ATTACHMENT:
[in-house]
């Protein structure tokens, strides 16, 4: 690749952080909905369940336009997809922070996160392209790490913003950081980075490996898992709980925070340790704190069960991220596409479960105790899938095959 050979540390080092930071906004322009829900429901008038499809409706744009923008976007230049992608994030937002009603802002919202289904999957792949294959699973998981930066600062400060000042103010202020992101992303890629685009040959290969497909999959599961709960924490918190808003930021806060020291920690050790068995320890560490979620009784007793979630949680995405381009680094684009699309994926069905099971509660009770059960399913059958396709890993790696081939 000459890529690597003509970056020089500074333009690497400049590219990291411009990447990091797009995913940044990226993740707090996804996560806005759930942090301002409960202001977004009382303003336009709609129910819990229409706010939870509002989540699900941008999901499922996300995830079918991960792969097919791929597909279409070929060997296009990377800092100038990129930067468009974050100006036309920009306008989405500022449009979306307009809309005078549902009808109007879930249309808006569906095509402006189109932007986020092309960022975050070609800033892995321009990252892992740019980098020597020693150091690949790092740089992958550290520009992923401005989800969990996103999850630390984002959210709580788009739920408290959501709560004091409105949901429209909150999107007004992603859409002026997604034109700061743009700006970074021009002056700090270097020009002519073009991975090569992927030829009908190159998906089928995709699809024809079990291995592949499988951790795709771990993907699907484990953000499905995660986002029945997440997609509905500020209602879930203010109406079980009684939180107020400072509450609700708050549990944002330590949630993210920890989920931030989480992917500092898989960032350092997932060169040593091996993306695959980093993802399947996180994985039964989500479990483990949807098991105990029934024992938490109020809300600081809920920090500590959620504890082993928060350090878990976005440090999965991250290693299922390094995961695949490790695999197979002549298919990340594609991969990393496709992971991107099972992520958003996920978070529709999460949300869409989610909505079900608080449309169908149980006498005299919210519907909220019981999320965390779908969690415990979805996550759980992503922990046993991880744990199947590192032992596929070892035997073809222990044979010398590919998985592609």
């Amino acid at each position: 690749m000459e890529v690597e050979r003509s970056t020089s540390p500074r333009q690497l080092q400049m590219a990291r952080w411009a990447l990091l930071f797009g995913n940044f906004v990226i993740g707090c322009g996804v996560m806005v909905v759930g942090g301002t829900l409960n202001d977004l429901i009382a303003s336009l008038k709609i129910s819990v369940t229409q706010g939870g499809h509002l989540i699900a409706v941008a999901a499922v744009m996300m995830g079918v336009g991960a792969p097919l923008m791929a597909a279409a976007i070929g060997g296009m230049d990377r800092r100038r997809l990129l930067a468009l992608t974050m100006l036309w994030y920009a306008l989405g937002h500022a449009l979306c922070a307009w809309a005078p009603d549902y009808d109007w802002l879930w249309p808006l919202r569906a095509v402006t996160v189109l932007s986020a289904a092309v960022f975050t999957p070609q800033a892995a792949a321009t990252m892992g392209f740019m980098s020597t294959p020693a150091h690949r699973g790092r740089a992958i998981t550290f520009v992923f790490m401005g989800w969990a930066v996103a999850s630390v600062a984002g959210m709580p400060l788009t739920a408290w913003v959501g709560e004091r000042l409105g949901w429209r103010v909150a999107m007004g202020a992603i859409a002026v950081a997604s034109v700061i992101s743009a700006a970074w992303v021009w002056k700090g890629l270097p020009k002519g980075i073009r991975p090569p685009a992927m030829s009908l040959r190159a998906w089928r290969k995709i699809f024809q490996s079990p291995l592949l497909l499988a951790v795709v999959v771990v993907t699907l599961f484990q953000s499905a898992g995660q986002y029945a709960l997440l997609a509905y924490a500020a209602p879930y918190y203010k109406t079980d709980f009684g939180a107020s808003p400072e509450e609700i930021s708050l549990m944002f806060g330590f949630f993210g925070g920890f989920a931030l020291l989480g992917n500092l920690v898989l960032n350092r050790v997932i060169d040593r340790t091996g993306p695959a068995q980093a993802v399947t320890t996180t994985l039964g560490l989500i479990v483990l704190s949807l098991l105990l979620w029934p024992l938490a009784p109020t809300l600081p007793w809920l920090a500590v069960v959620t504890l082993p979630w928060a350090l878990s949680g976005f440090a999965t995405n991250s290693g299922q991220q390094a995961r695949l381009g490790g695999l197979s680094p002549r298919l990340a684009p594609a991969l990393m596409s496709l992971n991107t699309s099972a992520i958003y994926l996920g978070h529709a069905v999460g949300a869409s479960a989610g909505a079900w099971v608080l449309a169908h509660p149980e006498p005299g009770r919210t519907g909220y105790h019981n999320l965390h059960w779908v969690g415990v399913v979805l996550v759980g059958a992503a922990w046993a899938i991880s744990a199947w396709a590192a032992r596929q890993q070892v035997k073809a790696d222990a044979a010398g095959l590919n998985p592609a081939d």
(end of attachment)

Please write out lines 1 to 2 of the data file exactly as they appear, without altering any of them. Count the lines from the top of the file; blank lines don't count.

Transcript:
[in-house]
């Protein structure tokens, strides 16, 4: 690749952080909905369940336009997809922070996160392209790490913003950081980075490996898992709980925070340790704190069960991220596409479960105790899938095959 050979540390080092930071906004322009829900429901008038499809409706744009923008976007230049992608994030937002009603802002919202289904999957792949294959699973998981930066600062400060000042103010202020992101992303890629685009040959290969497909999959599961709960924490918190808003930021806060020291920690050790068995320890560490979620009784007793979630949680995405381009680094684009699309994926069905099971509660009770059960399913059958396709890993790696081939 000459890529690597003509970056020089500074333009690497400049590219990291411009990447990091797009995913940044990226993740707090996804996560806005759930942090301002409960202001977004009382303003336009709609129910819990229409706010939870509002989540699900941008999901499922996300995830079918991960792969097919791929597909279409070929060997296009990377800092100038990129930067468009974050100006036309920009306008989405500022449009979306307009809309005078549902009808109007879930249309808006569906095509402006189109932007986020092309960022975050070609800033892995321009990252892992740019980098020597020693150091690949790092740089992958550290520009992923401005989800969990996103999850630390984002959210709580788009739920408290959501709560004091409105949901429209909150999107007004992603859409002026997604034109700061743009700006970074021009002056700090270097020009002519073009991975090569992927030829009908190159998906089928995709699809024809079990291995592949499988951790795709771990993907699907484990953000499905995660986002029945997440997609509905500020209602879930203010109406079980009684939180107020400072509450609700708050549990944002330590949630993210920890989920931030989480992917500092898989960032350092997932060169040593091996993306695959980093993802399947996180994985039964989500479990483990949807098991105990029934024992938490109020809300600081809920920090500590959620504890082993928060350090878990976005440090999965991250290693299922390094995961695949490790695999197979002549298919990340594609991969990393496709992971991107099972992520958003996920978070529709999460949300869409989610909505079900608080449309169908149980006498005299919210519907909220019981999320965390779908969690415990979805996550759980992503922990046993991880744990199947590192032992596929070892035997073809222990044979010398590919998985592609």